The importance of infections of the pregnant woman as causes of low birth weight of infants in industralized societies has been indicated in a number of studies. These infections have included upper-respiratory tract and systemic infections, bacterial infections of the urinary tract, and genital mycoplasmal infections.1,2
Specific perinatal infections such as rubella, cytomegalovirus, and Toxoplasma are known to be associated with higher rates of low-birth-weight infants.
MATERIALS AND METHODS
The Collaborative Perinatal Study was a prospective investigation of approximately 60,000 pregnancies at 12 university-affiliated institutions throughout the United States. It consisted of detailed examinations of mothers during pregnancies, observation of the children from birth through 7 to 8 years of age, and collection of cord serum and serial serum specimens from the mothers from the time of registration until six weeks postpartum.Serum specimens from women who delivered low-birth-weight infants and from matched controls, selected on the basis of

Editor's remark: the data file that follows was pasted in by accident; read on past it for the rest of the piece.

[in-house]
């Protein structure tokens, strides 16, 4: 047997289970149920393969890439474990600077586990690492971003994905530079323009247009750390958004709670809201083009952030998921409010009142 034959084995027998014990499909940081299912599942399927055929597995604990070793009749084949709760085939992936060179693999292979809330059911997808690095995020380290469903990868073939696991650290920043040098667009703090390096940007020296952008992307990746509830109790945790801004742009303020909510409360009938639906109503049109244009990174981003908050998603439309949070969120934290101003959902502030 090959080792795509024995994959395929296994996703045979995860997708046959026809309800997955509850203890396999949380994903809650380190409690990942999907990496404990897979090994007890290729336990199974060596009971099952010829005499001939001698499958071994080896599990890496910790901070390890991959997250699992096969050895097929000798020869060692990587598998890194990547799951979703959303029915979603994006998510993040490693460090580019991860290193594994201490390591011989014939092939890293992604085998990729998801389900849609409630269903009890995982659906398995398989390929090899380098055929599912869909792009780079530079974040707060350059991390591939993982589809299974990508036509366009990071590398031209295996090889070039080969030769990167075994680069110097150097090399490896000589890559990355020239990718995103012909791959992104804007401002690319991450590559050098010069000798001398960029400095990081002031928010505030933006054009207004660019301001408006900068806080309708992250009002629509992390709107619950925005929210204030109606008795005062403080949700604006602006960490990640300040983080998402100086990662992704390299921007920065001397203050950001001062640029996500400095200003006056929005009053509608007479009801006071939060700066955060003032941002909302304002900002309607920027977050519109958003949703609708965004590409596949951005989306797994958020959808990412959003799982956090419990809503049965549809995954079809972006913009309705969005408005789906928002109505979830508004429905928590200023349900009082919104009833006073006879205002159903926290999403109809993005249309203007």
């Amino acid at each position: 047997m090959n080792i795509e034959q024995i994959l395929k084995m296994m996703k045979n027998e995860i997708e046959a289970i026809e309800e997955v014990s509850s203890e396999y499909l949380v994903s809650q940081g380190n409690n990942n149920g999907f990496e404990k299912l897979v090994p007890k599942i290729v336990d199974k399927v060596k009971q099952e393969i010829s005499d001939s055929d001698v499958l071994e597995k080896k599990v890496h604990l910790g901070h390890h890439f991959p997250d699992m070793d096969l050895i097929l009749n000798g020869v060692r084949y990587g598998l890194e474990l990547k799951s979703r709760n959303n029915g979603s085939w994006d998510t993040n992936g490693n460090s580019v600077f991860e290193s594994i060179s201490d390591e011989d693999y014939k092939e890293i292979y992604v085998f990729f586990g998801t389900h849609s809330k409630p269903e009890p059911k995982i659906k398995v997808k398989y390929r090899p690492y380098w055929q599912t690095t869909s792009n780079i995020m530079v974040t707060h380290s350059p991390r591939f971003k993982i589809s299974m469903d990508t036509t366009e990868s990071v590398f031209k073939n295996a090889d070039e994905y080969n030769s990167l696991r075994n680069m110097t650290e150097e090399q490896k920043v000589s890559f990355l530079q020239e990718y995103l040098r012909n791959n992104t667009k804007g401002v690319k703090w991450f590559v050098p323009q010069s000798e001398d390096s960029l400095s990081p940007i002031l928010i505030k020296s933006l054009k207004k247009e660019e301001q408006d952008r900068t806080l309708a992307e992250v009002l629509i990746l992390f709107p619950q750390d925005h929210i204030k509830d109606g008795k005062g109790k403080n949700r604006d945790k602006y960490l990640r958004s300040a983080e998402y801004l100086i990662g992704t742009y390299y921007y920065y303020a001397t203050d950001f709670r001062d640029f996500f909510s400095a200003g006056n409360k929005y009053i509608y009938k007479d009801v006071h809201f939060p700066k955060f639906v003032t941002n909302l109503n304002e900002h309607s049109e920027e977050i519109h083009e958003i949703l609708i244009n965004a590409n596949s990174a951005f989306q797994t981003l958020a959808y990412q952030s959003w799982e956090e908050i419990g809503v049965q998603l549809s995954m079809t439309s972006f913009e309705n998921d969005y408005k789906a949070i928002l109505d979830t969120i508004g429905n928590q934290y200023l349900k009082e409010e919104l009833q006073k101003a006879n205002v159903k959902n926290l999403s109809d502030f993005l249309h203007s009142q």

John L. Sever, David A. Fuccillo, Jonas Ellenberg, Mary Ruth Gilkeson. Infection and Low Birth Weight in an Industrialized Society. Am J Dis Child. 1975;129(5):557–558. doi:10.1001/archpedi.1975.02120420013004